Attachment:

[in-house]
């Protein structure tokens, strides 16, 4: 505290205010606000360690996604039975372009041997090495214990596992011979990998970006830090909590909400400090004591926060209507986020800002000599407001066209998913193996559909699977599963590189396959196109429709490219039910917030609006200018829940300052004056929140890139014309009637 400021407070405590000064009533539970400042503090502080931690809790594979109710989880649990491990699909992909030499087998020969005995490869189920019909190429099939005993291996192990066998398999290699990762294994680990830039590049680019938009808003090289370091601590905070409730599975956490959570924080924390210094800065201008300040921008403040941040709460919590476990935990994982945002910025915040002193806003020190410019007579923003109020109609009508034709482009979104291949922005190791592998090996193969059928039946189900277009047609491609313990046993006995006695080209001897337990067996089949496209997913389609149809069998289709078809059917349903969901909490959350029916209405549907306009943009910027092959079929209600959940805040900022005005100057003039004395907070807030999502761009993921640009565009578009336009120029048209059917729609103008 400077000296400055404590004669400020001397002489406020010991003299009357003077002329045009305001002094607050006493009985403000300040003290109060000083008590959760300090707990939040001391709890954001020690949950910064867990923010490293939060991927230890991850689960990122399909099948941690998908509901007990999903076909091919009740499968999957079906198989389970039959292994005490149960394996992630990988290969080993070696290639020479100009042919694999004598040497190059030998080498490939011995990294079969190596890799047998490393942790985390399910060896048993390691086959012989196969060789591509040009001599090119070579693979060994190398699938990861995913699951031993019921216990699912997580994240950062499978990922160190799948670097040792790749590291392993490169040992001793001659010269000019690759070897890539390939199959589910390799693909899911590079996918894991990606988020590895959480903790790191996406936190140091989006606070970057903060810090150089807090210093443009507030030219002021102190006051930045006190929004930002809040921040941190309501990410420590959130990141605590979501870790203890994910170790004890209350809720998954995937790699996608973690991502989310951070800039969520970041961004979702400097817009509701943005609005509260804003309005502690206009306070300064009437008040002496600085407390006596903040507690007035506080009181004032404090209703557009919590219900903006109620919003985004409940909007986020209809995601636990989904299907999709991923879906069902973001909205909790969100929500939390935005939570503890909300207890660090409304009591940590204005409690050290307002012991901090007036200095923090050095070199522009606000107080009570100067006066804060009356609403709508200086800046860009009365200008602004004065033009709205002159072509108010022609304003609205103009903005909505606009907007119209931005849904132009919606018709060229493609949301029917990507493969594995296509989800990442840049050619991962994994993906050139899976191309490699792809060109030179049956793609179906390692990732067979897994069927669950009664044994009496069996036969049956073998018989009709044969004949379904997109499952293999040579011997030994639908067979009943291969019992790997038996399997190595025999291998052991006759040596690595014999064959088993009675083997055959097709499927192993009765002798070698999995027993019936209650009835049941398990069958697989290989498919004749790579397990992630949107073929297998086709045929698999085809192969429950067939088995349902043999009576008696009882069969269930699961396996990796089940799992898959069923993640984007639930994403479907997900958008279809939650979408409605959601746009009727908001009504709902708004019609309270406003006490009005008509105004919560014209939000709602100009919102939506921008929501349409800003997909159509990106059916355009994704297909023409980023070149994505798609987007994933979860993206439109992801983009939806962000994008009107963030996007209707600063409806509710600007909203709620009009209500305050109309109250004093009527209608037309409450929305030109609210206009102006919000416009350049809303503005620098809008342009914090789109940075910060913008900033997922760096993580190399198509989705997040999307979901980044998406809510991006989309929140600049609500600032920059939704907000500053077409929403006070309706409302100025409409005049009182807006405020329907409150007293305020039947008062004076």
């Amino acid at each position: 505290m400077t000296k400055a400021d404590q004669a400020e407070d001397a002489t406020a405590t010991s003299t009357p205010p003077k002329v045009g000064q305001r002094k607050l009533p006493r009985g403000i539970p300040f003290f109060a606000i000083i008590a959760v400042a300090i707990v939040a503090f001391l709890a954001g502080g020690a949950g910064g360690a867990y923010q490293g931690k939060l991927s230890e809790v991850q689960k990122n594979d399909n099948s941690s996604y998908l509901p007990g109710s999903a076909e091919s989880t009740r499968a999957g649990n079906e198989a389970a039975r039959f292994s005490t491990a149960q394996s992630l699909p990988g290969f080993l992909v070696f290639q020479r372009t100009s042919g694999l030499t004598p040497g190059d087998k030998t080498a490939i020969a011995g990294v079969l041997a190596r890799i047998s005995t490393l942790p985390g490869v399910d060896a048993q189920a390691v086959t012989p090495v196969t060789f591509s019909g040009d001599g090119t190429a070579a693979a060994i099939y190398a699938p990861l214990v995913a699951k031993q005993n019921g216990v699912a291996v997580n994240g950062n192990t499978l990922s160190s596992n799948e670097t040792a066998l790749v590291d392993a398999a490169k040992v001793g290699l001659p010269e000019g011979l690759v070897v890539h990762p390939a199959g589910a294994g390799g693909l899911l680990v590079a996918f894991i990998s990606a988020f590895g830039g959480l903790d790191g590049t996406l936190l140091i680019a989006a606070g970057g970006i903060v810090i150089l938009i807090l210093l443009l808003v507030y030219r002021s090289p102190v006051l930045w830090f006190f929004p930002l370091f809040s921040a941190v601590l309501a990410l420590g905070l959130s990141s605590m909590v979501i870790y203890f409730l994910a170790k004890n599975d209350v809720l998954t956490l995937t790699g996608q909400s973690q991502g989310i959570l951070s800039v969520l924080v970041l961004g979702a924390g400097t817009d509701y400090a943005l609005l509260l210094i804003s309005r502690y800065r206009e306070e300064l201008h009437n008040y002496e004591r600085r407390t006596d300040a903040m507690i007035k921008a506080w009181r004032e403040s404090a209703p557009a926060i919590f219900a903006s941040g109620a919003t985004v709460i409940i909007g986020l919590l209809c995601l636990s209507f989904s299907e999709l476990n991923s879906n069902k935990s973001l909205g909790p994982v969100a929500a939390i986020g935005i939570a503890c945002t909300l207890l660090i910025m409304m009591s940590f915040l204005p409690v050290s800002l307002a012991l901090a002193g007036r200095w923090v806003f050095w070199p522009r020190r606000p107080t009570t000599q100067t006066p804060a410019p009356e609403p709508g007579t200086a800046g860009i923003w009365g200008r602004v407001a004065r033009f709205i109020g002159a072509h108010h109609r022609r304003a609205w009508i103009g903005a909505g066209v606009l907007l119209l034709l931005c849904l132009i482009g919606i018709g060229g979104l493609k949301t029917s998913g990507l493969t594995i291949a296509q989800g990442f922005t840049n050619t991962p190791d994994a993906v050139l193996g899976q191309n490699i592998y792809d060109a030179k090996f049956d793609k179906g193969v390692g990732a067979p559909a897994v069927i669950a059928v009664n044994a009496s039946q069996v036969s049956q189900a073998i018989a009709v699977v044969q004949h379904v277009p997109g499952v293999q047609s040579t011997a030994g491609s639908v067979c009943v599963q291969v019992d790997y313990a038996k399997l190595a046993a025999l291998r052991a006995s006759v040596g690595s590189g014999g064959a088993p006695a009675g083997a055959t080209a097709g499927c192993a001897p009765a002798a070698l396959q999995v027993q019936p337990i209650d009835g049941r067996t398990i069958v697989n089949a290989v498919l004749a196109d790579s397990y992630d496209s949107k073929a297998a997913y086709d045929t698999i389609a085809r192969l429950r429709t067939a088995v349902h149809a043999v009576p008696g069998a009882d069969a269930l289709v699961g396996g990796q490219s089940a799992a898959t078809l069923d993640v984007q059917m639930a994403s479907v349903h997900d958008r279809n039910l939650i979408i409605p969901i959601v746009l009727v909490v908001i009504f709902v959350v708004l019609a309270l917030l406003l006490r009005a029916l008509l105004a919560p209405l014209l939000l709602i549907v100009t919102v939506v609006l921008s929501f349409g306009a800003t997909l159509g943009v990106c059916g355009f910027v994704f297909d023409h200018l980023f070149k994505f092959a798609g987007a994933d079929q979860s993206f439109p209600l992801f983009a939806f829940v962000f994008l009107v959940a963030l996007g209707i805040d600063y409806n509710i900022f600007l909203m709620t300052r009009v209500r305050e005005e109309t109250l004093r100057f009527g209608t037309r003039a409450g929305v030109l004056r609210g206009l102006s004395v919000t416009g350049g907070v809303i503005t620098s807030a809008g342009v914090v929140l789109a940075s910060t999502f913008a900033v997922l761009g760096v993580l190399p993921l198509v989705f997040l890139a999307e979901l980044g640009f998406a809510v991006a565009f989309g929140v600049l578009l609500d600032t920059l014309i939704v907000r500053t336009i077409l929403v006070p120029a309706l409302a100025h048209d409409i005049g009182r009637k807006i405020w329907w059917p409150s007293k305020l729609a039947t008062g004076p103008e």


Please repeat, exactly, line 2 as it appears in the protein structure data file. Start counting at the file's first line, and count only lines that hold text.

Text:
């Protein structure tokens, strides 16, 4: 505290205010606000360690996604039975372009041997090495214990596992011979990998970006830090909590909400400090004591926060209507986020800002000599407001066209998913193996559909699977599963590189396959196109429709490219039910917030609006200018829940300052004056929140890139014309009637 400021407070405590000064009533539970400042503090502080931690809790594979109710989880649990491990699909992909030499087998020969005995490869189920019909190429099939005993291996192990066998398999290699990762294994680990830039590049680019938009808003090289370091601590905070409730599975956490959570924080924390210094800065201008300040921008403040941040709460919590476990935990994982945002910025915040002193806003020190410019007579923003109020109609009508034709482009979104291949922005190791592998090996193969059928039946189900277009047609491609313990046993006995006695080209001897337990067996089949496209997913389609149809069998289709078809059917349903969901909490959350029916209405549907306009943009910027092959079929209600959940805040900022005005100057003039004395907070807030999502761009993921640009565009578009336009120029048209059917729609103008 400077000296400055404590004669400020001397002489406020010991003299009357003077002329045009305001002094607050006493009985403000300040003290109060000083008590959760300090707990939040001391709890954001020690949950910064867990923010490293939060991927230890991850689960990122399909099948941690998908509901007990999903076909091919009740499968999957079906198989389970039959292994005490149960394996992630990988290969080993070696290639020479100009042919694999004598040497190059030998080498490939011995990294079969190596890799047998490393942790985390399910060896048993390691086959012989196969060789591509040009001599090119070579693979060994190398699938990861995913699951031993019921216990699912997580994240950062499978990922160190799948670097040792790749590291392993490169040992001793001659010269000019690759070897890539390939199959589910390799693909899911590079996918894991990606988020590895959480903790790191996406936190140091989006606070970057903060810090150089807090210093443009507030030219002021102190006051930045006190929004930002809040921040941190309501990410420590959130990141605590979501870790203890994910170790004890209350809720998954995937790699996608973690991502989310951070800039969520970041961004979702400097817009509701943005609005509260804003309005502690206009306070300064009437008040002496600085407390006596903040507690007035506080009181004032404090209703557009919590219900903006109620919003985004409940909007986020209809995601636990989904299907999709991923879906069902973001909205909790969100929500939390935005939570503890909300207890660090409304009591940590204005409690050290307002012991901090007036200095923090050095070199522009606000107080009570100067006066804060009356609403709508200086800046860009009365200008602004004065033009709205002159072509108010022609304003609205103009903005909505606009907007119209931005849904132009919606018709060229493609949301029917990507493969594995296509989800990442840049050619991962994994993906050139899976191309490699792809060109030179049956793609179906390692990732067979897994069927669950009664044994009496069996036969049956073998018989009709044969004949379904997109499952293999040579011997030994639908067979009943291969019992790997038996399997190595025999291998052991006759040596690595014999064959088993009675083997055959097709499927192993009765002798070698999995027993019936209650009835049941398990069958697989290989498919004749790579397990992630949107073929297998086709045929698999085809192969429950067939088995349902043999009576008696009882069969269930699961396996990796089940799992898959069923993640984007639930994403479907997900958008279809939650979408409605959601746009009727908001009504709902708004019609309270406003006490009005008509105004919560014209939000709602100009919102939506921008929501349409800003997909159509990106059916355009994704297909023409980023070149994505798609987007994933979860993206439109992801983009939806962000994008009107963030996007209707600063409806509710600007909203709620009009209500305050109309109250004093009527209608037309409450929305030109609210206009102006919000416009350049809303503005620098809008342009914090789109940075910060913008900033997922760096993580190399198509989705997040999307979901980044998406809510991006989309929140600049609500600032920059939704907000500053077409929403006070309706409302100025409409005049009182807006405020329907409150007293305020039947008062004076």